by / June 2nd, 2015 /

Foo Fighters – Slane Castle

It can be a bit of an endurance test, can Slane. Not content with the challenges of plotting a route via small roads and skirting checkpoints to miraculously arrive at a carpark a stones throw from the entrance, the weather app promises a 100% chance of wetness later that evening. The undercard do their best to get us through, with the Kaiser Chiefs bringing hits combined with boundless energy, Hozier fitting in better than you might have expected (even managing a stroll down Mr Grohl’s walkway), Ash throwing in a spirited version of ‘Teenage Kicks’ and The Strypes, as ever, giving the impression that no stage is too big for them. Thanks to them, we make it through the rain.

This old stager, once a right of passage in the heady rock days of the ’80s and ’90s, now has much competition and on the day Forbidden Fruit takes the more dance-seeking crowd. On site it looks for all the world like a sold-out day, a cascade of people rolling down into the sleepy Boyne Valley. The distant sound of rumbling guitars announces the main event, something recognisable floats through and we run to the hillside to see Dave Grohl kick Foo Fighters into full throttle shouting “I wanna see everybody fuckin’ dance!”. The rain is temporarily stunned and ‘Everlong’, arguably their best song, is lashed out – the entire crowd focussed and fired up. The false ending, a Grohl classic move, fools about half of us and we’re back in again and have gone from a standing start to a car-chase and everyone’s now out of breath.

But no time for love, Dr. Jones. ‘Monkey Wrench’ lights it up again and if you think you’ll have time for a sip of beer, you’re wrong because we’re straight into ‘Learn To Fly’. This is an absolute masterclass in opening a rock concert. We could have chalked up five stars, beaten the rush and gone home at this point and not been happier. Dave Grohl is the consumate rock frontman. He carries not just the pedigree of his own band stretching far behind him, but that other pedigree of a band a different lifetime ago, and carries it with attitude and yet an acute understanding of an audience. He acknowledges the rain and runs out to play in it. He knows it’s cold out there, so keeps warming us up by letting loose the big guns. He talks about taking his mother on a driving tour of Ireland and of Nirvana playing Cork with Sonic Youth.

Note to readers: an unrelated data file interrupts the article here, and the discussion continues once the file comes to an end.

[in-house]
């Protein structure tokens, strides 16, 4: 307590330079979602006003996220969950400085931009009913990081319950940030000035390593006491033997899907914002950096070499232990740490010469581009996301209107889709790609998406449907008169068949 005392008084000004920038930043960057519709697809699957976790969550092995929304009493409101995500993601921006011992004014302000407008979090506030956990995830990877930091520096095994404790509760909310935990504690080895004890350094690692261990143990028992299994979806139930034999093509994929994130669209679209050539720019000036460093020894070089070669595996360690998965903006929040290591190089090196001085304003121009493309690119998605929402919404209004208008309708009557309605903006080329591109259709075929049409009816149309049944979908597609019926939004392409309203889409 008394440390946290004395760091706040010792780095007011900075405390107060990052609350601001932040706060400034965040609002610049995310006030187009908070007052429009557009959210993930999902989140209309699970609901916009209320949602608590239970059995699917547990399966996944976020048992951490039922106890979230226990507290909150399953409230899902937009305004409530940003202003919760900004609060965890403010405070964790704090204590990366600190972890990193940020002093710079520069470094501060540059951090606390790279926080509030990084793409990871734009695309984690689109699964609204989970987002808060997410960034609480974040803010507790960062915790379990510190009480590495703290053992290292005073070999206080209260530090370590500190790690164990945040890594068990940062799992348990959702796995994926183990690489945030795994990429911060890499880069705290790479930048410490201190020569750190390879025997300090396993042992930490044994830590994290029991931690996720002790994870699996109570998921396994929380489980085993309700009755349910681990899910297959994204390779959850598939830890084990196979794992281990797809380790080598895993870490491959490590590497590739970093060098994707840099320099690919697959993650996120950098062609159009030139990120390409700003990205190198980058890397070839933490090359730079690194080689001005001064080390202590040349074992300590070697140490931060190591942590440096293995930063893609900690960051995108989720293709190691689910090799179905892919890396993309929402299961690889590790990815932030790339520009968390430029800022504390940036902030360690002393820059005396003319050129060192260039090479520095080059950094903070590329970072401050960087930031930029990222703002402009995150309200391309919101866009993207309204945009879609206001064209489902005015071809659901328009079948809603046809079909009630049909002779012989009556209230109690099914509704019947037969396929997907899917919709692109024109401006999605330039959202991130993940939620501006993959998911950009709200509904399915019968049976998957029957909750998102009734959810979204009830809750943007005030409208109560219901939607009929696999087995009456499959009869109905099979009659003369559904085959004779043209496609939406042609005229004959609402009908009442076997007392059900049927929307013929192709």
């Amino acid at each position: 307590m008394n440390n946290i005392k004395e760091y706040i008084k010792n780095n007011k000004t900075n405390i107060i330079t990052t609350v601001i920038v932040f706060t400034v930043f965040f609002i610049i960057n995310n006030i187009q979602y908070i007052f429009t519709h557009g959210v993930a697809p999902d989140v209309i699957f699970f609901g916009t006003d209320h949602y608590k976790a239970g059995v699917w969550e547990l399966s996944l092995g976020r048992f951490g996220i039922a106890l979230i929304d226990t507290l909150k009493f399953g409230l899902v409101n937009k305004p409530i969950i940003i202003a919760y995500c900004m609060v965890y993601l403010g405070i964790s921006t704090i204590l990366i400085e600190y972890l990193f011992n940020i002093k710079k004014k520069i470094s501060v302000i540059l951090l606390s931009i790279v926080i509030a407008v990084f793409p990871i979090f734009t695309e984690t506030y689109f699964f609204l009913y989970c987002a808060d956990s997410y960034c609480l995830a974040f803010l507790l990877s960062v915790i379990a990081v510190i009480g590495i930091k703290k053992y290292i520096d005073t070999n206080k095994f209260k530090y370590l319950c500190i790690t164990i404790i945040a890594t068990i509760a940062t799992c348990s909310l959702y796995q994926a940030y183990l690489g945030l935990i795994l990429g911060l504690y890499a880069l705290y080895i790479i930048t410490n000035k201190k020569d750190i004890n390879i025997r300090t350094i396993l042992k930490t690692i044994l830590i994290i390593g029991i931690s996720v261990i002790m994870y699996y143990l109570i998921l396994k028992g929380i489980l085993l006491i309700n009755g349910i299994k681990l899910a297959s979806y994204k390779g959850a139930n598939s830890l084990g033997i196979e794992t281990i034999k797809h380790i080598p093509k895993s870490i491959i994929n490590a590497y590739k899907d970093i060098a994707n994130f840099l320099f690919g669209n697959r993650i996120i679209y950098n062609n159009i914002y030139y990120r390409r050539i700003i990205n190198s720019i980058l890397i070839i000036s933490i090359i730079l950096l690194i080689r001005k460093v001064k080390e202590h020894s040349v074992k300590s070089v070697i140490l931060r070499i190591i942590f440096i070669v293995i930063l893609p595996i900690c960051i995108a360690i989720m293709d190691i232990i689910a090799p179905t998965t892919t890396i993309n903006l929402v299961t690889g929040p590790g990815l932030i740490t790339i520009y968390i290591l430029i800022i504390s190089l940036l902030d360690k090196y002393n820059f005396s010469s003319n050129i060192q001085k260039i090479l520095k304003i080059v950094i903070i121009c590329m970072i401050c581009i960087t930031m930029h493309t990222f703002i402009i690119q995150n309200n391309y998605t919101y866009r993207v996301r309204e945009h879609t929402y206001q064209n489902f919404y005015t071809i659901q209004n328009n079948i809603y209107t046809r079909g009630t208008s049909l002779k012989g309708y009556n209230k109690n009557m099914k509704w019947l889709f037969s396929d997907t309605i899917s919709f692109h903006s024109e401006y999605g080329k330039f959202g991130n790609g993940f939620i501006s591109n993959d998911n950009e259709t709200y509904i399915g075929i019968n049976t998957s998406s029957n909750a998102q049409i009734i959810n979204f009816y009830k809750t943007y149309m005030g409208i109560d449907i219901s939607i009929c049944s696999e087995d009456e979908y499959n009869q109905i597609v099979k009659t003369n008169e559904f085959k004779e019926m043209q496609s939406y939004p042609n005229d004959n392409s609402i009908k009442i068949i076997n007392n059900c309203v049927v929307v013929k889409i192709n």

This talking perhaps interrupts the breakneck pace and things dip a little, though you simply couldn’t keep that pace up. A solo ‘Big Me’ takes it down but then ‘Walk’ will lift us all up again. We are constantly made feel that this is a special event just for us – more masterclass – and that the rain can be turned into a positive, and he actually pulls it off. As he stands at the end of the walkway singing ‘Times Like These’ insisting that it is about times like these, up-close to the sodden out in the middle of the field, you see how inclusive he tries to be despite the breath of the site. Then he’s back on stage to close the song with the full electronic version.

As ever there are a few covers of bands that influenced who we’re watching today, and one “we learned backstage and hour and a half ago” is also the band who headlined the first Slane, and they coast through Lizzy’s ‘Jailbreak’ – not a reinvention, but a fun aside. ‘Under Pressure’ is singalong pleasure and then we’re dropped back in the deep end. ‘All My Life’ swaggers in complete with its go-mental breaks. Girls are up on shoulders in the rain screaming “DONE. DONE. AND I’M ONTO THE NEXT ONE”.

Grohl references a recent interview question during the show. A question of his band playing an out-moded form of music, which he shrugs off, but it must have haunted him a bit to bring it up. What may be a classic rock set-up for a band, is still as straight and true as you’ll get in the genre. For every rasped vocal there’s a killer hook, a clever false ending, a punch the air moment. The sort of sounds that might have become a little staid for music media to be writing a lot about. But it’s a gold seam that the Foo Fighters exist in. From life-affirming, to ‘don’t let the bastards grind you down’ songs they skirt a middle without being MOR. Even Bob Dylan gave Grohl praise for ‘Everlong’ (and David Letterman got them to play it in his final show). If they can open this rainy day at the castle with arguably their best song, and one of the best rock songs of the last 20 years, then the other bookend must be sturdy.

Though the last number is actually a hidden-track style belt of AC/DC’s ‘Let There Be Rock’ the final Foos is something big enough to build a stadium around. Stage lights pour out in the the finally dark evening, the rain falls, flares light up and Grohl asks/yells “IS SOMEONE GETTING THE BEST, THE BEST, THE BEST, THE BEST OF YOU?”. You can only scream along through the grinning, the wet jacket, the cold feet and be 100% confident that everyone here today has got the very best of the Foo Fighters.

Slane 2015 photographed by Paulo Nuno.